Killings, land grabs threaten Filipino indigenous peoples

BAGUIO CITY, Philippines – At least a hundred indigenous women and men in their traditional attire braved the monsoon rains here as they marched down Session Road to mark World Indigenous Peoples Day and to call attentions to life-threatening issues affecting Filipino IPs.
Foisting an “Indigenous Peoples Agenda”, Igorot leader Abigail Anongos said main points include the resumption of the peace talks between the government and the National Democratic Front of the Philippines, genuine recognition of indigenous peoples’ right to ancestral land and self-determination, a stop to the plunder of resources in indigenous territories, and sufficient and appropriate basic social services and support for victims of disasters.
United Nations Special Rapporteur on the Rights of Indigenous Peoples Victoria Tauli-Corpuz, an Igorot woman leader from Besao, Mt. Province, called “for a full review of mining projects and agribusiness expansion in indigenous peoples’ territories to be done by impartial and independent actors to assess how such operations have violated the rights of indigenous peoples which are enshrined in the Indigenous Peoples’ Rights Act (IPRA) and the UN Declaration on the Rights of Indigenous Peoples.”
Tauli-Corpuz in a statement from Quezon City said, “the extrajudicial killings of the Lumad (indigenous peoples) in Mindanao, which took place under the previous governments are still happening now according to the latest two allegations I received.”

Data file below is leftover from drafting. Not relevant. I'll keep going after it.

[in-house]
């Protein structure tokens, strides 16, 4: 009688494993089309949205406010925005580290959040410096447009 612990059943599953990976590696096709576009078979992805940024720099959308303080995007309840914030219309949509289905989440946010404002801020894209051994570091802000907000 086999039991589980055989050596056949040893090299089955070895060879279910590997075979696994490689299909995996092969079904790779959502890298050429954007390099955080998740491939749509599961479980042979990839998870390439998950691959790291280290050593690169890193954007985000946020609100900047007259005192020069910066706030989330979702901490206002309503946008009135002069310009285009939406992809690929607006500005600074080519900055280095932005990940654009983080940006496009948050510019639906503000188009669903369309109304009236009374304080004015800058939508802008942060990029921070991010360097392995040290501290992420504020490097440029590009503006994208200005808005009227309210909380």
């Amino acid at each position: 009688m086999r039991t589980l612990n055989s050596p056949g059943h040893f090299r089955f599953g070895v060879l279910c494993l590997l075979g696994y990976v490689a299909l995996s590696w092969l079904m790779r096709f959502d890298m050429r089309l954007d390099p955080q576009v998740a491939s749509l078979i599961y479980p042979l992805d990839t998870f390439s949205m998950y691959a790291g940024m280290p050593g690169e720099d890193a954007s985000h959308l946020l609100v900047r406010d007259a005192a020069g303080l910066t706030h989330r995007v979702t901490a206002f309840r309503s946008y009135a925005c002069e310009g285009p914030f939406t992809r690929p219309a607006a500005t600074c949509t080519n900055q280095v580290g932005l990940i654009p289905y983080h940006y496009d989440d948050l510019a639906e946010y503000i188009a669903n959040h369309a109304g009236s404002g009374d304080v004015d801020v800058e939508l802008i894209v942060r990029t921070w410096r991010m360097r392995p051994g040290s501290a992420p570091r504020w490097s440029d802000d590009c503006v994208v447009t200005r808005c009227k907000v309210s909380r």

The extrajudicial killings of Lumad and other indigenous peoples have yet to be resolved as no one has been brought to justice, she added.
“If the government wants to address the long history of injustice committed [against] indigenous peoples, it has to be more decisive in pinning down perpetrators regardless of who they are,” Tauli-Corpuz added.
The UN official cited the most recent case on July 12, 2016 in Sumilao, Bukidnon where security guards of cattle ranch RAMCAR Inc. reportedly killed Remar Mayantao, Senon Nacaytuna, Rogen Suminao and wounded a 15-year old female.
Likewise, the murder of Emerito Samarca, a pioneer of indigenous alternative education system in Lianga, Surigao del Sur, and two other indigenous leaders has yet to be resolved.
The UN special rapporteur also noted that indigenous peoples need their land to be productive and are secured from illegal logging and mining, and plantations and other forms of land grabbing for true social and economic development to happen.
Alicia Agabas from Guina-ang, Pasil, Kalinga, said they are mapping their ancestral land to protect it from proposed mining claims. “Through community mapping, we saw that if the mining pushes through, it will destroy our ricefields, our forestlands, our livelihoods and ultimately, us.”
The Guinaang people of Pasil, Kalinga started mapping their territory in September 2015 and have since reaffirmed their territorial boundary with neighboring indigenous groups.
The Makilala Mining Company applied for exploration permit in Guina-ang, Pasil in 2010. The local villagers -- led by the Indigenous Farmers Association of Guina-ang, Pasil (IFAGPI) -- have opposed it.
Large-scale mining will not only ravage flora and fauna, Agabas said, but will also allegedly destroy the culture, the people and the mere survival of the “tribo” (tribe).
Agabas is asking President Rodrigo Duterte to help her people stop large-scale mining in her community and for agricultural assistance for them to further help themselves. 
“Through mapping, we were able to validate that our territory is very rich in natural resources. While a certificate or title is good, what we need now is irrigation for our fields and protection from the mining company,” she said.
In the celebration of the world’s indigenous peoples’ day, the clamor of indigenous peoples is for true inclusive development for indigenous peoples to happen.
In 1994, the United Nations General Assembly declared August 9 the International Day of the World’s Indigenous Peoples.

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